NARRATOR: Jared French’s painting of a day at the beach seems straightforward enough at first. But the painting’s narrative is ambiguous. Art historian Richard Meyer is the author of Outlaw Representation: Censorship and Homosexuality in Twentieth-Century American Art.

RICHARD MEYER: The figure in the foreground is holding up a billyclub or nightstick and the figure in the background is holding up his fist. And it's almost as though even though they're distanced from each other by the family they're engaged in some kind of combat or confrontation with each other. And what stands between– … what stands between…them is the family. But the family does not look at each other. 

This is by no means a picture of the American dream. And there is a kind of alienation which is also. . .very much a part of postwar American culture. This idea that maybe things aren't so great in the suburbs or, and maybe, you know, things aren't so happy with the nuclear family—mom, dad, and little boy.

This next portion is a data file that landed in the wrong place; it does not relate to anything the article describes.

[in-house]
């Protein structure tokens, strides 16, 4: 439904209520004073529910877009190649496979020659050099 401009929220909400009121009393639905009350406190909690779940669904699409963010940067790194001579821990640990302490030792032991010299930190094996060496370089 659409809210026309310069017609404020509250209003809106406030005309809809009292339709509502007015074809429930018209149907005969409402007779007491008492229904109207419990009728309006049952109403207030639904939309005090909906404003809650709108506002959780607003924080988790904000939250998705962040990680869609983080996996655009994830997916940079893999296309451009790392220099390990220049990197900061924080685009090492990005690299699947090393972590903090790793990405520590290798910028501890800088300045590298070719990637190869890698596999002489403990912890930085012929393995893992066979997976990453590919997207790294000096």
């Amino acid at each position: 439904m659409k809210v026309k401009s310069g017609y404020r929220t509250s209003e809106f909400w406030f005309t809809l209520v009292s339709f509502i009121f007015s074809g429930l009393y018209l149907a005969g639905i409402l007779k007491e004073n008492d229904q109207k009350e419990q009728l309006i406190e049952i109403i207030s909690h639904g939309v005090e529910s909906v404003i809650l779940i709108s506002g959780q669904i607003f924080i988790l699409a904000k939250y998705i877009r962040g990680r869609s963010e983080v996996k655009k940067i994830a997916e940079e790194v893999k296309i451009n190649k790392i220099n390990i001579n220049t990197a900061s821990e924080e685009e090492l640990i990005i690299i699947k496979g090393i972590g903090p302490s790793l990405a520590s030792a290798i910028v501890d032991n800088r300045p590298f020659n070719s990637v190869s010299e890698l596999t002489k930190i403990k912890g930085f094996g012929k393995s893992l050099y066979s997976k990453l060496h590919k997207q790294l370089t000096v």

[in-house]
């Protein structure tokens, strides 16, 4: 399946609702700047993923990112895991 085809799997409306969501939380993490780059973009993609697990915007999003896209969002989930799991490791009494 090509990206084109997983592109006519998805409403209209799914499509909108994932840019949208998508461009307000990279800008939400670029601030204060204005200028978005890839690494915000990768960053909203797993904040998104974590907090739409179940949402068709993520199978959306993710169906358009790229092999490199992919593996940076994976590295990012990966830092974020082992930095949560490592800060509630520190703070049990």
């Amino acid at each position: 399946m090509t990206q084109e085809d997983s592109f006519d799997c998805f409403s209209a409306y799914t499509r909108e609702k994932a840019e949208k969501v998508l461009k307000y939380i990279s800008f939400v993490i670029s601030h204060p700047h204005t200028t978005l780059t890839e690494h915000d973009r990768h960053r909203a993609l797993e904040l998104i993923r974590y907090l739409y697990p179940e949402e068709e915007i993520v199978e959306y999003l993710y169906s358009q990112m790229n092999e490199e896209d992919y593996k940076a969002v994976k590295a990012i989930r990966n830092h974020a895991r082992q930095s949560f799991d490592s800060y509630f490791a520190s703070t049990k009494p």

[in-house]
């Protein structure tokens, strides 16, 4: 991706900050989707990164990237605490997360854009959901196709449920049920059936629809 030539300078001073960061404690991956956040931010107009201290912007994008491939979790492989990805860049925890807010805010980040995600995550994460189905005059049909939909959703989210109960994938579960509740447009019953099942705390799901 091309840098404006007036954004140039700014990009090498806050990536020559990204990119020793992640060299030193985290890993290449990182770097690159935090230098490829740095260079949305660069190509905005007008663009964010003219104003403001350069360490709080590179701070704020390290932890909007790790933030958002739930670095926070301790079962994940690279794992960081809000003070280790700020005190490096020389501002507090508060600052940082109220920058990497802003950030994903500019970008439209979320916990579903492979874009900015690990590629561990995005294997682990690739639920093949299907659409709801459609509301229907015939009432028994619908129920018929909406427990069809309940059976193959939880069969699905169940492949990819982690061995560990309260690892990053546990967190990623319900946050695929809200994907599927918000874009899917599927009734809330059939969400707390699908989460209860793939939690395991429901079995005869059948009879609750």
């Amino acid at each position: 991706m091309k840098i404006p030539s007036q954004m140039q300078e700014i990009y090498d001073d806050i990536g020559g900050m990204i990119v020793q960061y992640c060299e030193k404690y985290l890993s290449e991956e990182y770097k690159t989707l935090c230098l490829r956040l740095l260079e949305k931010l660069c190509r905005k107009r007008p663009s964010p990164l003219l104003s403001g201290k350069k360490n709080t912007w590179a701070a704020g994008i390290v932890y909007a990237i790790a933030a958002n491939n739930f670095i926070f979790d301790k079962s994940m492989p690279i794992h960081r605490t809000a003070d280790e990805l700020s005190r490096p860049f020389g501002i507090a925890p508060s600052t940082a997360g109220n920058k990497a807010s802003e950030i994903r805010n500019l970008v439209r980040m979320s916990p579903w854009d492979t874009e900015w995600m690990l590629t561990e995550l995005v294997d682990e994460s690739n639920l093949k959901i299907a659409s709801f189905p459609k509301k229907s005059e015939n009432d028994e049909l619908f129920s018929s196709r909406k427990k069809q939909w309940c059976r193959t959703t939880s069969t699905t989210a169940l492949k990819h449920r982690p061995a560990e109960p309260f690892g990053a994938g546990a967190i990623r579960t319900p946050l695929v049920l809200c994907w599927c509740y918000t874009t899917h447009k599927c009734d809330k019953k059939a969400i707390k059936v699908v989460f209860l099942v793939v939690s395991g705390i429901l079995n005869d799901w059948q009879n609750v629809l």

There is a real strangeness about the issue of relationality, about what it means to be with another person or persons and what it means to be alone. And I think that that's part of what's strange and compelling about the picture. 

NARRATOR: The muscular men are somewhat threatening. But their heavily muscled physiques are also very much eroticized. The scene is probably meant to be set on Fire Island, a popular destination for gay men. French spent the summers there with two other artists—his wife Margaret and his lover, the painter Paul Cadmus. To hear about this unconventional arrangement, press the “play” button. 


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